Livery stables sector trends

A women attaching a bridle on a brown horse at her livery stables

(last updated July 2019)

What has been happening in the livery stables sector

A favourable economic climate during the early and mid 2000s encouraged people to ride and to buy a horse or pony and as a result the equestrian industry experienced strong growth, with the number of horses and ponies increasing considerably. According to the National Equestrian Survey 2006, which was carried out by the British Equestrian Trade Association (BETA), at that time there were around 1.35 million horses in Britain. The survey also found that horse owners and riders spent around £4 billion per year on their hobby.

Unfortunately, the economic downturn during the closing years of the 2000s and early 2010s hit many horse-owners hard. According to the British Horse Society (BHS) many horse owners were forced to have their horses put down because they could no longer afford to keep them and many horses and ponies have simply been abandoned, some at livery. Some owners chose a cheaper livery option and did more of the every day horse care themselves. The 2011 BETA Equestrian Survey found that the number of horses and the value of the equestrian market had both fallen since the mid 2000s. This inevitably affected demand for livery stables.

The livery stables market stays broadly in line with the economy as a whole. BETA research showed that the number of horses and riders in 2015 was lower than in 2011. Increasing inflation and a lack of confidence in the economy have put consumers' disposable income under pressure and horse ownership isn't likely to increase strongly until it's clear that the economy has fully returned to growth. Whatever the state of the economy, there are a number of things which need to be taken into account by anyone thinking of offering a livery service:

  • the sector is competitive because a lot of farmers have diversified into equestrian activities. Also, riding schools may offer livery services
  • consumers are increasingly discerning and will not be prepared to patronise an establishment which does not offer a first class service from well-maintained and secure premises
  • the cost of feed can fluctuate significantly and things like a succession of bad winters or falls in the value of the pound can lead to big increases in your costs

It was expected that regulations made under the Animal Welfare Act would require livery stables to be licensed. This requirement was not included, however, so livery stables that simply house and care for other people's horses do not need a licence. They are nevertheless covered by the Animal Welfare Act itself so you will have to make sure that any horses you look after are:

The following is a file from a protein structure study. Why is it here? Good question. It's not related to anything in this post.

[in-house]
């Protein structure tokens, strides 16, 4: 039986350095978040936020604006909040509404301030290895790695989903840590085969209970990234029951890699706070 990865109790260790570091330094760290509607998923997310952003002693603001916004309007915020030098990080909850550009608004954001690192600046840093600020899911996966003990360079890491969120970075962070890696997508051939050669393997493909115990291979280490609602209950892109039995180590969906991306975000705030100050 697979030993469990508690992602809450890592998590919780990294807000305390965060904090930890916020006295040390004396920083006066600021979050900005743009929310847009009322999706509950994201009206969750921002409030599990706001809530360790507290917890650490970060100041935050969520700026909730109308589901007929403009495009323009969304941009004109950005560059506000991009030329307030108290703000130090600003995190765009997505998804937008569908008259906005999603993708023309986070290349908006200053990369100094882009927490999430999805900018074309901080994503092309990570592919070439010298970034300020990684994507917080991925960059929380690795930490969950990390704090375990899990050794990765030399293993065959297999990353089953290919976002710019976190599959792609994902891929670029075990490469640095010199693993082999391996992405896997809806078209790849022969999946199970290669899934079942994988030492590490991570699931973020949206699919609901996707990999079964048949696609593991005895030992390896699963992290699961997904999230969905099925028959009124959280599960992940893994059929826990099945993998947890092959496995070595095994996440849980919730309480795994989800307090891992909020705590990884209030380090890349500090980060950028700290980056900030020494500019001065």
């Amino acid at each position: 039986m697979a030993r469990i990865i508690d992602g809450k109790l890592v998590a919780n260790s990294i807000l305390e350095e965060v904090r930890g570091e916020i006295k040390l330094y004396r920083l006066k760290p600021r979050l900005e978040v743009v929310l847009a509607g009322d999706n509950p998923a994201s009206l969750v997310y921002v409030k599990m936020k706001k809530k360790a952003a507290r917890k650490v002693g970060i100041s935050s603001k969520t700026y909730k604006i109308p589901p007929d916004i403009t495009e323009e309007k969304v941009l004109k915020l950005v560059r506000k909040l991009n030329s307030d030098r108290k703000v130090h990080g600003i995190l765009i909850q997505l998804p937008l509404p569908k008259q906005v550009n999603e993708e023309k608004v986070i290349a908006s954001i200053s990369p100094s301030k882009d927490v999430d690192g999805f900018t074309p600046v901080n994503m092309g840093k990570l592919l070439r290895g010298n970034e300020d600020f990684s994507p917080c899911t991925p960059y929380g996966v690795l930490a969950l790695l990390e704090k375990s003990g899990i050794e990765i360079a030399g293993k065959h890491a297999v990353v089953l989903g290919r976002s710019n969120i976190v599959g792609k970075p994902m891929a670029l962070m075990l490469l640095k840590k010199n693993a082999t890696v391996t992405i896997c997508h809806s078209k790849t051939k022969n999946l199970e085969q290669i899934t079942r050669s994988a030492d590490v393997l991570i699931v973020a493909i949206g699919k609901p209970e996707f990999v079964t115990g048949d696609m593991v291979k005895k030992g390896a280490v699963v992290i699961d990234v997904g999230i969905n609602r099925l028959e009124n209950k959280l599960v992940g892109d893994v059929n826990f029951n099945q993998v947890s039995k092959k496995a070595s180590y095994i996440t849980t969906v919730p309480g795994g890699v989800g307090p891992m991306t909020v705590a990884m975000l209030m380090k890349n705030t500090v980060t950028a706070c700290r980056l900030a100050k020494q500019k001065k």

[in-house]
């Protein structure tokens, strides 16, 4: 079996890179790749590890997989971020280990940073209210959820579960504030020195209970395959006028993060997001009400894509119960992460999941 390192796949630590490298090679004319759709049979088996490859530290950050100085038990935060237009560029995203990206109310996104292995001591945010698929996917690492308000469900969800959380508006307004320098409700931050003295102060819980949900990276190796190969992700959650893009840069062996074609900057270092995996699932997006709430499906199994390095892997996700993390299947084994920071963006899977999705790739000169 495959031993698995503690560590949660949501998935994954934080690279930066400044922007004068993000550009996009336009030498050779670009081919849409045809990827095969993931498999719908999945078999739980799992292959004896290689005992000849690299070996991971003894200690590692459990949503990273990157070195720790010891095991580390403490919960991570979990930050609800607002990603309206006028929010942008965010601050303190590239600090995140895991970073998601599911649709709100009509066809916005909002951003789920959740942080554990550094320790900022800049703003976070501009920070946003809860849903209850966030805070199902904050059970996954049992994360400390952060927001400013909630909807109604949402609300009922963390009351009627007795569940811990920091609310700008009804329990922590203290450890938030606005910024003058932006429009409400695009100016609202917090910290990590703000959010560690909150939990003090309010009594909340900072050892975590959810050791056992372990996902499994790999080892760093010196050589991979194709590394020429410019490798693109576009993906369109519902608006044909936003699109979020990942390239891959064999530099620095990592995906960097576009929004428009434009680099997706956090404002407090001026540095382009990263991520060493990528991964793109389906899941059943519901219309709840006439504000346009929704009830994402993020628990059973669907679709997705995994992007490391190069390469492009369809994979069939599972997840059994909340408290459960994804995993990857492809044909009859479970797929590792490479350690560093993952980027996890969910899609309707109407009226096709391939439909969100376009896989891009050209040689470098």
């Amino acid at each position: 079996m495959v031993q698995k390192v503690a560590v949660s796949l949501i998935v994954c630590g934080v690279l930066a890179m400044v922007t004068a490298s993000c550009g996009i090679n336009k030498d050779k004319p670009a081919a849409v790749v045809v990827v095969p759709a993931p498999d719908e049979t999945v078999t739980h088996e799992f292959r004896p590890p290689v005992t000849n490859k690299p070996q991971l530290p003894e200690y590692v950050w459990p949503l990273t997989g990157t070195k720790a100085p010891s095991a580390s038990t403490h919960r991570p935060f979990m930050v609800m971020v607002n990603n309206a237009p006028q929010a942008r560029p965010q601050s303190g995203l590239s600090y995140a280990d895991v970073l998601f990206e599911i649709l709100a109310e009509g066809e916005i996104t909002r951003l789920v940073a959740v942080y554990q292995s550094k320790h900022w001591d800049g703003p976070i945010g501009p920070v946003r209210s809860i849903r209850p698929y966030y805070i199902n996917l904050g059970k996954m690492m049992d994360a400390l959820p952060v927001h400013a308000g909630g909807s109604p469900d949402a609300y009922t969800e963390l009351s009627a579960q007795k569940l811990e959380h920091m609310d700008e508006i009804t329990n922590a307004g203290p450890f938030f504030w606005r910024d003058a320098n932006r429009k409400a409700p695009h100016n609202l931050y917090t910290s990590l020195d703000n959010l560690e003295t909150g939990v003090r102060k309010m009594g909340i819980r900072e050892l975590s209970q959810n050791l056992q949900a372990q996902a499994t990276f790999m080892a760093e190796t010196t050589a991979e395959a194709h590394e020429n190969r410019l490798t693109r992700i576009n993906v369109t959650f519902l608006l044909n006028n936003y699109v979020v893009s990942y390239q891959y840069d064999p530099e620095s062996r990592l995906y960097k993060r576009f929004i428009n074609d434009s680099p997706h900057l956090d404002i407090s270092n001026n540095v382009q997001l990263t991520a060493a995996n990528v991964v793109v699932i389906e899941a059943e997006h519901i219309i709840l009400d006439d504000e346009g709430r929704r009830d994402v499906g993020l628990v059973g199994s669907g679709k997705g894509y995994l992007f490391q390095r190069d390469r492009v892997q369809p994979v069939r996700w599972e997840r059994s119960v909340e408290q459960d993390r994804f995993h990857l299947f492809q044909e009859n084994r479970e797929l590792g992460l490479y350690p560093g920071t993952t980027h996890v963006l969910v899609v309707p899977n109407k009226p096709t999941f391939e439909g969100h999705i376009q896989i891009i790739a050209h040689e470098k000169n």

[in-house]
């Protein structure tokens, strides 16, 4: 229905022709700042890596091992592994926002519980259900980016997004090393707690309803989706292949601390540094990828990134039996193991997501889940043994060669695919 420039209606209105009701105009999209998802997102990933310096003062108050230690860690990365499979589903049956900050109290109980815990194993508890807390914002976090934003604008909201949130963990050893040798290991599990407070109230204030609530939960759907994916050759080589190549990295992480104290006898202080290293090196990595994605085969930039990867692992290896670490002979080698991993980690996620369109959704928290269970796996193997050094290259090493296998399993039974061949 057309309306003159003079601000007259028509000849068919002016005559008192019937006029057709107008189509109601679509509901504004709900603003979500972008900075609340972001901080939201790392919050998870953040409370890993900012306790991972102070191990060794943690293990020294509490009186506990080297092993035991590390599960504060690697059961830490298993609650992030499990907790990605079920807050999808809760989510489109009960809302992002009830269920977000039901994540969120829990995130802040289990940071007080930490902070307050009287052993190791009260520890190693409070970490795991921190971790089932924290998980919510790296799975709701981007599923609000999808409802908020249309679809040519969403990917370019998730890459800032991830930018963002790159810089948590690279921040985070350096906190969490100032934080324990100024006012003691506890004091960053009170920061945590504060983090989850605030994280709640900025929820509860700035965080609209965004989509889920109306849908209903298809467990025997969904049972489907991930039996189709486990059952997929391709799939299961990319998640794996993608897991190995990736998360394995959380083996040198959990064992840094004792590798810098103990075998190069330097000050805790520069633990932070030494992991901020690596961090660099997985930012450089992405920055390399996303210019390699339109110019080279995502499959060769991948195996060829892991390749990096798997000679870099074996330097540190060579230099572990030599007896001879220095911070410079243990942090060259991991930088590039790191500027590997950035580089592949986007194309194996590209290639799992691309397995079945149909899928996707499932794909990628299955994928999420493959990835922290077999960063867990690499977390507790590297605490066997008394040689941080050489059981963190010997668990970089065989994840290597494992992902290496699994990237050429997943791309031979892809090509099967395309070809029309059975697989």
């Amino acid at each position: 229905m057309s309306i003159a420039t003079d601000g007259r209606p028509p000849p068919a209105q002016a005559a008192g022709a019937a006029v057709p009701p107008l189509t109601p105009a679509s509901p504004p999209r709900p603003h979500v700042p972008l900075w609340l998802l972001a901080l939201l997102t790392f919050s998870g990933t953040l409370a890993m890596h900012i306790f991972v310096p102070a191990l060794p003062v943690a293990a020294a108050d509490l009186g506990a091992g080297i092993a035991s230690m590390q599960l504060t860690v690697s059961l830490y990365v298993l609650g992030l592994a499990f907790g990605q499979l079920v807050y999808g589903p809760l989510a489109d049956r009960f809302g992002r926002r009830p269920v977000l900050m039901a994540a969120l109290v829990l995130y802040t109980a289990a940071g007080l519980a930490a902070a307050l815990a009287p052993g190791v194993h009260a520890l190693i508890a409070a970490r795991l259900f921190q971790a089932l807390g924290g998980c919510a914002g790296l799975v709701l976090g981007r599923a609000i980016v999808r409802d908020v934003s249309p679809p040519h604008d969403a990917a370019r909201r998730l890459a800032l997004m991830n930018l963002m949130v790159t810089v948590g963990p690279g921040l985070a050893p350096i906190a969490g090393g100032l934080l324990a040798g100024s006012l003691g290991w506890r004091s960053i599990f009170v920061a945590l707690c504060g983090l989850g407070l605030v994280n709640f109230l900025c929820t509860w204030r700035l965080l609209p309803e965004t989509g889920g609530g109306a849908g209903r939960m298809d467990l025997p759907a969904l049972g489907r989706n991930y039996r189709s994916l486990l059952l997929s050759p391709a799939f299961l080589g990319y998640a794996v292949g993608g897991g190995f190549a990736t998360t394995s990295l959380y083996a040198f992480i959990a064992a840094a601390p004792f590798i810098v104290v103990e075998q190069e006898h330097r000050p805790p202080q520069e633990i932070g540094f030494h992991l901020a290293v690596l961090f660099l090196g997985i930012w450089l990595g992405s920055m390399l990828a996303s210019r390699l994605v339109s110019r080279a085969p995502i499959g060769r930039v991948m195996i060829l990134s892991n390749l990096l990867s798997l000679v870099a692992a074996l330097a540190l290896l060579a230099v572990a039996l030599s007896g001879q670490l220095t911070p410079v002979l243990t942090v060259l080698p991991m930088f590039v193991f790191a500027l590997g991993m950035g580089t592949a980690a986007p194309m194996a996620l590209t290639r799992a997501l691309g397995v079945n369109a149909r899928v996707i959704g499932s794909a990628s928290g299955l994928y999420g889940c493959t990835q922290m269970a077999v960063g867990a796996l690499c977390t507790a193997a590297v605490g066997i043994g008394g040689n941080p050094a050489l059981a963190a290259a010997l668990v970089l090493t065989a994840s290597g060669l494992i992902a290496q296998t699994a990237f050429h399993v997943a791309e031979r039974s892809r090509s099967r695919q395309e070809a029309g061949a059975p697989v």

• suitably housed and fed
  • protected from pain, injury, suffering and disease
  • able to behave normally and naturally

The standards for looking after horses at livery are set out in the Department for Environment Food and Rural Affairs (Defra) Code of Practice for the Welfare of Horses, Ponies, Donkeys and their Hybrids. You can download the Code of Practice from the NEWC website. If you don't care for the horses properly or you are cruel to them you can be fined or imprisoned and banned from keeping animals in future.

Keeping up to date with developments

Joining an industry association is an excellent way of keeping up with developments.

The British Horse Society (BHS) is the governing body for equestrian activities and is committed to raising standards of horse care and horse business management. The Society produces a number of helpful publications, including Business Management for the Equine Industry. They also operate a BHS Approval Scheme for livery yards which requires certain minimum standards to be met and maintained. Gaining approval indicates to horse owners that their animal will be looked after to a recognised level of horsemastership and this can be a valuable competitive tool.

The BHS is also rolling out a Participation Project nationwide - this involves horse businesses across the country, including livery yards, working with the BHS to offer horse owners theory and practical training courses. Pilot studies have shown that horse owners taking part ride more frequently. The equestrian business benefits from charging a fee for the courses. Contact the BHS at Abbey Park, Stareton, Kenilworth, Warwickshire CV8 2XZ - or visit the BHS website.

Visit the British Equestrian Federation (BEF) website for comprehensive information about all aspects of the horse industry.

The website includes details of the requirement for all horses and ponies to have a horse passport.

Horse and Hound journal, published by Time Inc, contains a wealth of features of interest to the whole equestrian sector.

The British Equestrian Trade Association represents the interests of suppliers to the equestrian industry and also produces a number of useful publications. Contact the Association at Stockeld Park, Wetherby, West Yorkshire LS22 4AW.

The Association of British Riding Schools (ABRS) offers membership to livery yards that meet certain criteria. Visit the ABRS website for details.

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